One of the most respected I.T. columnists for the last 25 years or more points out some of the latest failings at IBM in his most recent article here, entitled "Fulfilling customer requirements is a weapon at IBM"
Cringely has made a solid career and reputation by listening to what insiders at a company say about it. He's done it so long, that his channels for information are probably as good as those of the NSA or Volker Weber. A sure sign he's on the right track, is the report that "there is now a filter on the IBM corporate e-mail system that flags any messages that contain the word Cringely."
Cringely has been highly critical of IBM for several years - particularly since the company began a relentless campaign to reach $20 per share by 2015 no matter what it costs the company. Since that goal was announced, IBM has focused it's earnings per share efforts largely on cost cutting through employee reductions, transitioning as many remaining jobs to overseas data centers, and by spending as little as possible on current product lines. This last reminds me of what Computer Associates used to be famous for. They would buy a successful product, brand their name on it and continue to sell it on its reputation while spending as little as possible keeping it up to date and competitive, milking the revenue until the product became irrelevant.
Some of the latest bits include the following reports:
Good outsourcing vs. Bad outsourcing
- The state of Pennsylvania cancelled an unemployment compensation system contract that was 42 months behind and $60 million over budget.
- IBM has been banned from the Australian state of Queensland after botching a $6.9 million SAP project that will now reportedly cost the people of Queensland $A1.2 billion to fix.
- Credit Suisse analyst Kulbinder Garcha says IBM has a cash flow problem and downgraded the stock.
- IBM’s Systems & Technology Group gave employees a mandary one week furlough at the end of August or beginning of September.
The first two on that list strike me as emblematic of picking the wrong outsourcing partner. Cringlely's article
talks about this in different terms, but for me the subject is quite personal. Over the years I've had discussions with clients many times who want me to compare my rates with what they can get by outsourcing to IT development centers overseas. What I usually tell them is that I'm not interested in competing at that price, but if their new relationship doesn't work out, I'll be here for them with no hard feelings. There's no point in arguing that the outsourcing vendor isn't capable -- because that's not really the problem.
The problem is that those kinds of vendors deliver exactly what you ask for without any analysis, discussion, or counter proposal. I've run into very few corporate project owners who don't think this is exactly what they want, and I've run into very few who can manage that kind of relationship as successfully as they think. They need an outsource partner who can help them get what they need, rather than just what they're asking for. You can't explain this successfully to a customer who hasn't experienced the project failures yet that result when they hire people who just do what they're asked and never raise questions.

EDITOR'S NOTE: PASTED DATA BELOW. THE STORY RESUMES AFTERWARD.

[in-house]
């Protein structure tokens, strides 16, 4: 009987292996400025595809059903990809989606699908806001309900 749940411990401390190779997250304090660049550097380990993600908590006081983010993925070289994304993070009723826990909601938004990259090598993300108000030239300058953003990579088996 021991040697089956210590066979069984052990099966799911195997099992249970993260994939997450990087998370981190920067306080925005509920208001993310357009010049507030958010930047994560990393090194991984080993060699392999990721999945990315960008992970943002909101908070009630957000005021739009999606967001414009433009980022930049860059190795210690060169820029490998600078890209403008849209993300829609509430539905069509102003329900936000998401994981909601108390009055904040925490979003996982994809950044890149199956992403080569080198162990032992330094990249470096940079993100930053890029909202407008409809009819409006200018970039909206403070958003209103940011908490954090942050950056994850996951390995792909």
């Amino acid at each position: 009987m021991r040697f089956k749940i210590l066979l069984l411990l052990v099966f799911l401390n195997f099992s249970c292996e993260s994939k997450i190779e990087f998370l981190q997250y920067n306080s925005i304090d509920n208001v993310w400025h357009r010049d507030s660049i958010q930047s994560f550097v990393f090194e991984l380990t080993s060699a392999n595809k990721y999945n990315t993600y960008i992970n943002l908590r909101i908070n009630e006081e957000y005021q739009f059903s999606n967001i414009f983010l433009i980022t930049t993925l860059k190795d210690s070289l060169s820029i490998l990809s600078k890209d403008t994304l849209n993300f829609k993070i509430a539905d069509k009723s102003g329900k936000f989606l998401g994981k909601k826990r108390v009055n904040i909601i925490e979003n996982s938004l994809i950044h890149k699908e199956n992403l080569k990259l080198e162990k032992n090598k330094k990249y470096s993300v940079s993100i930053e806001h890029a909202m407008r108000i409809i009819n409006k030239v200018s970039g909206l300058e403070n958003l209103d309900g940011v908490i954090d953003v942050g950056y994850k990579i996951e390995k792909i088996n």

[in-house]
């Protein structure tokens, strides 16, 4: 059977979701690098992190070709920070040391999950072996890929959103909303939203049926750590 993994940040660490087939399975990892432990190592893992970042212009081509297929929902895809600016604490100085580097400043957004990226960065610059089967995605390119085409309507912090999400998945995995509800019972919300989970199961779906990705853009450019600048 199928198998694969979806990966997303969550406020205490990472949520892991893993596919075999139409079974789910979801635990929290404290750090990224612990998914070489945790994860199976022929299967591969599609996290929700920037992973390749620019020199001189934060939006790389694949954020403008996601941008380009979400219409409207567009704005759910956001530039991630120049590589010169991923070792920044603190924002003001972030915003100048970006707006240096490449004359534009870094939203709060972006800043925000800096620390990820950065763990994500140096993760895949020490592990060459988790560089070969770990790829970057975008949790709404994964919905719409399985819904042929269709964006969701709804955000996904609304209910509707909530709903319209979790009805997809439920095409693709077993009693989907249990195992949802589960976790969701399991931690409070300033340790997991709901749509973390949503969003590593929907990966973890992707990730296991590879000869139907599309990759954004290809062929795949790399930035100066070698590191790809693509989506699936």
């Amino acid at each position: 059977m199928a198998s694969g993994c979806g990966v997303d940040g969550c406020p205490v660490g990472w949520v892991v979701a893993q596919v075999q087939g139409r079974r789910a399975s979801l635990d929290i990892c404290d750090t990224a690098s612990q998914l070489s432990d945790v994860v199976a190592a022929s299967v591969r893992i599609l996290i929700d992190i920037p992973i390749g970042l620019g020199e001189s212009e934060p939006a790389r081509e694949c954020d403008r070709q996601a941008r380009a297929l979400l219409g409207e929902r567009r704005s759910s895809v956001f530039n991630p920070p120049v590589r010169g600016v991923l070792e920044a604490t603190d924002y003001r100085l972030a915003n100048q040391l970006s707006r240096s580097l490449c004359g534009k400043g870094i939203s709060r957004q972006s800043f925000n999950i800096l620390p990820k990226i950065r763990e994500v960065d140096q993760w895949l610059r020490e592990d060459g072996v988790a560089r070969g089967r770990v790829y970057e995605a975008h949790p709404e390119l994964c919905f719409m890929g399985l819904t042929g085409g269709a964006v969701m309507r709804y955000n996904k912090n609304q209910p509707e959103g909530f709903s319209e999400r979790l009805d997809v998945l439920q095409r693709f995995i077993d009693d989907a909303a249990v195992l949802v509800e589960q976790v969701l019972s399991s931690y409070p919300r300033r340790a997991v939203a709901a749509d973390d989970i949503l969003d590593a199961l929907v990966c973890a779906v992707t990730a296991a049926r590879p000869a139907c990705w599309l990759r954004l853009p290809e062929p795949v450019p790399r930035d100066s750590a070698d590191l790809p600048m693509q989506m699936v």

It's the difference between a contractor and consultant. The IBM of the past was good at it. Today's IBM is not.
When I'm brought in to work on a significant development project as the lead, the first step is to sit down with the client and understand not just the requirements, but the goals behind the requirements and how the work they're asking for will impact the people using system. My job, at this stage is to use my experience to anticipate the unseen requirements, the potential problems, and the unintended consequences of the changes they're requesting. I do this through asking questions and getting them to walk me through both the current process and the updated process. If we have the right people in the room -- not just the project managers but also representatives of people who use the systems daily -- then during this phase they realize how the real world use differs from the project plan paperwork. We're able to adapt the plan and build what they need. Spending the right money up front on this kind of analysis prevents the kinds of disasters Cringley is pointing out.
IBM used to be the company you turned to when you had some massive technical job to do and no idea how to do it. They brought in teams of people who would help you get your hands around the project, then design a solution using whatever systems and processes it needed. The work of implementing was the tail end of the real project, and often wouldn't even be the part IBM did. Sadly, that's not the IBM of today, as the people of Queensland have learned when their failed project cost them 174 times the estimated cost. Today if you bring IBM in to solve that massive problem, you'd better already have your solution planned because IBM will give you just exactly what you ask for. If you don't ask for the right things and it fails, that's your own fault. If you do ask them to design your solution, you can bet it will be based as much on what IBM wants to sell as it will be based on what would actually be the best solution.
IBM will probably make a come back some day, when the people who have been there too long have retired and the right management team steps up. They've done it before, coming back from the dark days of antitrust, for example. It's going to be a long and painful process though.